Music: It always surrounds us, recalls strong memories of past events, makes us happy, calming, energizing, calming, saddening, exercising, and dancing to it. It is part of our existence. Music is played in elevators, shopping malls, clinics, schools, sporting events, and many other places. Music reminds us of all sorts of things we’ve done throughout our lives and brings back nostalgic memories to most people. Most of us can record our lives through music.
Hospitals and rehabilitation centers regularly use art and music therapy for patients to help people build self-esteem, reduce stress, promote self-discovery, and brighten their spirits. Magee Rehabilitation Hospital in Philadelphia has an art studio, a music studio and a gardening center for patients. These treatments help patients deal with life-changing physical and mental injuries and are often regarded as an important part of recovery.
The Einstein Medical Center and Pottstown Hospital are one of the first five recipients of the new music therapy program. This new program initiative is supported by the Pennsylvania Arts Council and the Pennsylvania Hospital and Health Systems Association. Music therapy programs support the resilience and well-being of healthcare professionals, and hospitals can design their own programs to support front-line workers dealing with COVID-19 pandemic patients.
Music trains the brain to be trained, careful, and memorized. Promotes teamwork in environments such as bands and orchestras. Musical involvement involves more areas of the brain than any other activity. Music has been scientifically proven to have a powerful effect on the brain. Recent studies have shown that music helps in many aspects such as pain relief, stress relief, memory, and brain damage. Children with a musical background are generally successful in their studies, especially in language and math. Brain scans show that musicians have a healthier, larger, better, better connected brain, and their working memory, hearing skills, and mental flexibility are superior to non-musicians. is showing.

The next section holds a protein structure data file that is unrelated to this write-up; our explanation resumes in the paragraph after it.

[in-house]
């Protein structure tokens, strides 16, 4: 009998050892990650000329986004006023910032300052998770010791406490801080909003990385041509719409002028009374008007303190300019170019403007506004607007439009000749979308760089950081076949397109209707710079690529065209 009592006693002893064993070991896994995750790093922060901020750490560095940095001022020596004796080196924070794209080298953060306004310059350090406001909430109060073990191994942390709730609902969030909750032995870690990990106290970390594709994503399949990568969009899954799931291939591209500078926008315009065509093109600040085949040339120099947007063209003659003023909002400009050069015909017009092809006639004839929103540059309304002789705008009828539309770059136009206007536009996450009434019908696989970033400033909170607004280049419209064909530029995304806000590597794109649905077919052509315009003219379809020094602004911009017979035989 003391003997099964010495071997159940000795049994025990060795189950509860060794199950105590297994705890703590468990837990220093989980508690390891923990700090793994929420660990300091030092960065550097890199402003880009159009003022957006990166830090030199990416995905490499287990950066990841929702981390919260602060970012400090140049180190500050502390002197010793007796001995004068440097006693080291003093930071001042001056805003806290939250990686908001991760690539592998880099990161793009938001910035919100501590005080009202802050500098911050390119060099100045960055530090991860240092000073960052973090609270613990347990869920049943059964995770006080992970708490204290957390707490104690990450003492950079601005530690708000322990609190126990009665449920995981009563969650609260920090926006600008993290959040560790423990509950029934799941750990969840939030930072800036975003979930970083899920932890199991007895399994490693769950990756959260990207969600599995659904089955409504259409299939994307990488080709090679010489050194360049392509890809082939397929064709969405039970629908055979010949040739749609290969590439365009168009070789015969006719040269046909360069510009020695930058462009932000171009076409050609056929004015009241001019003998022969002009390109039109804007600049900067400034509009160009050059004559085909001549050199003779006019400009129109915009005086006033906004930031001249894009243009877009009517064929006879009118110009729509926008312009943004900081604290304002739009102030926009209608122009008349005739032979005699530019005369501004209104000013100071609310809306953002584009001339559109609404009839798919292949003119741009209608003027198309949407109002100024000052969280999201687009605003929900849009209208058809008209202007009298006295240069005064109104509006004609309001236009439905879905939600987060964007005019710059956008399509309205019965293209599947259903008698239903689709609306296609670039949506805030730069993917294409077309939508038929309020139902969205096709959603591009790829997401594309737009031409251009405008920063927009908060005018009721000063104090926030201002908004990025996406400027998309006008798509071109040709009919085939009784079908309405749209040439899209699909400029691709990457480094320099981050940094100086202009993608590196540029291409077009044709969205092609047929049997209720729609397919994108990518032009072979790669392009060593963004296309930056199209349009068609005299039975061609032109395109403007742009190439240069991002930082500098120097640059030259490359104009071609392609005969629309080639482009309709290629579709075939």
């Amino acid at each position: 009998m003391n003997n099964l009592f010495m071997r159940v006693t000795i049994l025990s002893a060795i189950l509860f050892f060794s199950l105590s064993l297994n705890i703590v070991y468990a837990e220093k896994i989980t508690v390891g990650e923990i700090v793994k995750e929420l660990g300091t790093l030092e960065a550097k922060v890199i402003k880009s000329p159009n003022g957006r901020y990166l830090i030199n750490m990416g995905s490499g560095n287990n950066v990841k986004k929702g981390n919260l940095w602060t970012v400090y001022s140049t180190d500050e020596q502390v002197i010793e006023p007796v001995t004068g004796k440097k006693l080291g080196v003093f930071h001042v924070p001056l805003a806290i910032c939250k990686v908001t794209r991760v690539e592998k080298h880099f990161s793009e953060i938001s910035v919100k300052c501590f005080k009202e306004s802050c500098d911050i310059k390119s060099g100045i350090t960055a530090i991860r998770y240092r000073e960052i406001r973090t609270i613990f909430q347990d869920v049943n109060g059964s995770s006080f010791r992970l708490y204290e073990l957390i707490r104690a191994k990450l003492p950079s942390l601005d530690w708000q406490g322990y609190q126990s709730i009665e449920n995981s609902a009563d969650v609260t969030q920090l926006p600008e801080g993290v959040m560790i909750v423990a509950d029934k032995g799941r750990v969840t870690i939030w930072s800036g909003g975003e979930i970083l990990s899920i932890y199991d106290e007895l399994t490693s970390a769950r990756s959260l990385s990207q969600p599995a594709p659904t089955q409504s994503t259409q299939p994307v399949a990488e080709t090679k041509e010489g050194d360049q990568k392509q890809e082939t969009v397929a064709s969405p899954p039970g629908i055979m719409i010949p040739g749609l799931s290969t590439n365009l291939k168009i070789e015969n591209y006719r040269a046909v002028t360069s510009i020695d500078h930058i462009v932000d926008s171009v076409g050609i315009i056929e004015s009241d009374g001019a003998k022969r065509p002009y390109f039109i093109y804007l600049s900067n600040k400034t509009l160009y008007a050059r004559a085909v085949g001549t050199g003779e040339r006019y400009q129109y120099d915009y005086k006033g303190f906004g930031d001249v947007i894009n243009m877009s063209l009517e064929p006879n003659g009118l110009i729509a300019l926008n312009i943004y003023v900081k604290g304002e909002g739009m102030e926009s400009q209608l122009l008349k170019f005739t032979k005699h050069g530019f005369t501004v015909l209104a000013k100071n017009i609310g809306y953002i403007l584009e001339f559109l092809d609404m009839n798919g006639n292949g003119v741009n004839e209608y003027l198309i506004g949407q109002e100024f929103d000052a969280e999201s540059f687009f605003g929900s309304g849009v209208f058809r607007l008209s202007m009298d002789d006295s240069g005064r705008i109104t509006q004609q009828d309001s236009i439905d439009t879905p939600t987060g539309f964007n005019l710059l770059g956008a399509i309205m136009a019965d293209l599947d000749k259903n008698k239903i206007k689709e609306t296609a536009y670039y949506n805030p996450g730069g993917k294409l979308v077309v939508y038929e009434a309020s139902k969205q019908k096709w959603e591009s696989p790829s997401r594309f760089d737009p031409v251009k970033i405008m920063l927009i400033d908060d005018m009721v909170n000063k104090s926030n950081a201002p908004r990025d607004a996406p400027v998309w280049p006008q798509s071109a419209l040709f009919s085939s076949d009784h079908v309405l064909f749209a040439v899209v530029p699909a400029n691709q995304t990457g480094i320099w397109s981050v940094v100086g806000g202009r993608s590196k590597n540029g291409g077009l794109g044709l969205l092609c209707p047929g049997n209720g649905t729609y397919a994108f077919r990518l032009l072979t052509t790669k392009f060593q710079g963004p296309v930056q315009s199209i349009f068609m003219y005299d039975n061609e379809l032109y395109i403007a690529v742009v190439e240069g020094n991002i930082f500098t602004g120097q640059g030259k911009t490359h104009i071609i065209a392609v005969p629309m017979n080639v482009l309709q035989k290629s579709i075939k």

Most people take it for granted that all kinds of music classes and instrumental lessons are available in public schools. It has been the norm for decades and continues to be the case in most school districts. But people in underfunded districts live a completely different story. The Pottstown School District has not offered string lessons or orchestras to students since the early 1970s to reduce costs.
Compare this to the nearby Boyertown Area School District. In addition to a great stringed program that teaches stringed lessons to nearly 500 students annually, we offer different levels of orchestra throughout the district. Remind us again that Montgomery County is the second wealthiest county in Pennsylvania and this same opportunity is not offered to Pottstown students.
Pottstown offers general music classes for K-5 grade students, but not for 6th to 8th grade students. This is also unusual in a Pennsylvania middle school. Woodwind, brass and percussion lessons begin in grade 4 and end in grade 8. None of these lessons are offered to Grades 9-12 students at Pottstown High School.
Grades 4-5 have a beginner band that gathers after school on Tuesdays. On Wednesday, 5-6 regular bands will meet after school. Bands 7-8 meet in front of school at 7am in a junior high school choir, and grades 5-8 meet before and after school. Not during school days, as is the standard for all these music offered in most schools.
Depriving Pottstown school district students and other underfunded school districts of all the music they should have is a huge disadvantage to these children. Now is the time to provide all students with the same opportunity to learn and experience music, just as they would in a well-funded school district. It is immoral not to do so.
Dr. Myra Forrest is a lifelong educator and former school district supervisor. She is currently an educational advocate for the Pottstown Area Health and Wellness Foundation.
Music is scarce in underfunded schools
Source link Music is scarce in underfunded schools